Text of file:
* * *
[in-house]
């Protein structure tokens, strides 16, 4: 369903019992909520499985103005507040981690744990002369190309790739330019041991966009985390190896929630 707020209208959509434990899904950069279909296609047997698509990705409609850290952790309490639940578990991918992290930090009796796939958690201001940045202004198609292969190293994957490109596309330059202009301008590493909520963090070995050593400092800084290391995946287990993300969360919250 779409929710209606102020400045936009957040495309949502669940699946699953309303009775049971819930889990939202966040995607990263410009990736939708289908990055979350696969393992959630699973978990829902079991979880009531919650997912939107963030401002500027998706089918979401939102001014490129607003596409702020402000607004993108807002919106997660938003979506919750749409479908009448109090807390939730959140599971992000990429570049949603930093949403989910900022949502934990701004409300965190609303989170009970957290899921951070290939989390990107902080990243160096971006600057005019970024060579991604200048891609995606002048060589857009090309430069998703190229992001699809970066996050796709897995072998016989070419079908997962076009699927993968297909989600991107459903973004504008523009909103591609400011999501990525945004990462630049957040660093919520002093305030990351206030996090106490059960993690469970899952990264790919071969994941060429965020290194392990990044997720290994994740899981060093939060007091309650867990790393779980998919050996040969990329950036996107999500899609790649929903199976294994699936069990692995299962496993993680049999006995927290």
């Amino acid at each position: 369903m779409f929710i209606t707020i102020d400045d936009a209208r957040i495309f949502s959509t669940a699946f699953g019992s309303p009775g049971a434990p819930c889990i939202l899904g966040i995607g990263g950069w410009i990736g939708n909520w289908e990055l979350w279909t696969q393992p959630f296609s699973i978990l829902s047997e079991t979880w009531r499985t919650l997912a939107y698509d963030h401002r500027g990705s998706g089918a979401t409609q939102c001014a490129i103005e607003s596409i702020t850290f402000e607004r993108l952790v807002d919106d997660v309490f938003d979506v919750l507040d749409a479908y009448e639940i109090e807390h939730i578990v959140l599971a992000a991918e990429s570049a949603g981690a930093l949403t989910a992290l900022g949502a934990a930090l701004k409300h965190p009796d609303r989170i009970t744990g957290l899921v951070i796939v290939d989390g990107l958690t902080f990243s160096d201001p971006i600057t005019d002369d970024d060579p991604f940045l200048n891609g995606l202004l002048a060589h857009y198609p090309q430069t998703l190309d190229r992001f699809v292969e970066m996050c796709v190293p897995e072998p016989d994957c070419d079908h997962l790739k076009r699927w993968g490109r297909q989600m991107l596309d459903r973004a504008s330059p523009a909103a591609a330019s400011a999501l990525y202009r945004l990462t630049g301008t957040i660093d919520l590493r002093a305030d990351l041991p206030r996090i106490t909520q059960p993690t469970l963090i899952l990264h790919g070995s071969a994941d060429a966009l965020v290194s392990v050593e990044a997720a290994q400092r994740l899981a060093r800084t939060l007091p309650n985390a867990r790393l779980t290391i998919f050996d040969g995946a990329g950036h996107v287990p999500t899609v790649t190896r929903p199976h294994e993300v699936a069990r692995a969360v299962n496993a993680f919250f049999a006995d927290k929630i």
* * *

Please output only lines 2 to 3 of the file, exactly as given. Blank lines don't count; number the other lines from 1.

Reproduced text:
């Protein structure tokens, strides 16, 4: 369903019992909520499985103005507040981690744990002369190309790739330019041991966009985390190896929630 707020209208959509434990899904950069279909296609047997698509990705409609850290952790309490639940578990991918992290930090009796796939958690201001940045202004198609292969190293994957490109596309330059202009301008590493909520963090070995050593400092800084290391995946287990993300969360919250 779409929710209606102020400045936009957040495309949502669940699946699953309303009775049971819930889990939202966040995607990263410009990736939708289908990055979350696969393992959630699973978990829902079991979880009531919650997912939107963030401002500027998706089918979401939102001014490129607003596409702020402000607004993108807002919106997660938003979506919750749409479908009448109090807390939730959140599971992000990429570049949603930093949403989910900022949502934990701004409300965190609303989170009970957290899921951070290939989390990107902080990243160096971006600057005019970024060579991604200048891609995606002048060589857009090309430069998703190229992001699809970066996050796709897995072998016989070419079908997962076009699927993968297909989600991107459903973004504008523009909103591609400011999501990525945004990462630049957040660093919520002093305030990351206030996090106490059960993690469970899952990264790919071969994941060429965020290194392990990044997720290994994740899981060093939060007091309650867990790393779980998919050996040969990329950036996107999500899609790649929903199976294994699936069990692995299962496993993680049999006995927290």
């Amino acid at each position: 369903m779409f929710i209606t707020i102020d400045d936009a209208r957040i495309f949502s959509t669940a699946f699953g019992s309303p009775g049971a434990p819930c889990i939202l899904g966040i995607g990263g950069w410009i990736g939708n909520w289908e990055l979350w279909t696969q393992p959630f296609s699973i978990l829902s047997e079991t979880w009531r499985t919650l997912a939107y698509d963030h401002r500027g990705s998706g089918a979401t409609q939102c001014a490129i103005e607003s596409i702020t850290f402000e607004r993108l952790v807002d919106d997660v309490f938003d979506v919750l507040d749409a479908y009448e639940i109090e807390h939730i578990v959140l599971a992000a991918e990429s570049a949603g981690a930093l949403t989910a992290l900022g949502a934990a930090l701004k409300h965190p009796d609303r989170i009970t744990g957290l899921v951070i796939v290939d989390g990107l958690t902080f990243s160096d201001p971006i600057t005019d002369d970024d060579p991604f940045l200048n891609g995606l202004l002048a060589h857009y198609p090309q430069t998703l190309d190229r992001f699809v292969e970066m996050c796709v190293p897995e072998p016989d994957c070419d079908h997962l790739k076009r699927w993968g490109r297909q989600m991107l596309d459903r973004a504008s330059p523009a909103a591609a330019s400011a999501l990525y202009r945004l990462t630049g301008t957040i660093d919520l590493r002093a305030d990351l041991p206030r996090i106490t909520q059960p993690t469970l963090i899952l990264h790919g070995s071969a994941d060429a966009l965020v290194s392990v050593e990044a997720a290994q400092r994740l899981a060093r800084t939060l007091p309650n985390a867990r790393l779980t290391i998919f050996d040969g995946a990329g950036h996107v287990p999500t899609v790649t190896r929903p199976h294994e993300v699936a069990r692995a969360v299962n496993a993680f919250f049999a006995d927290k929630i």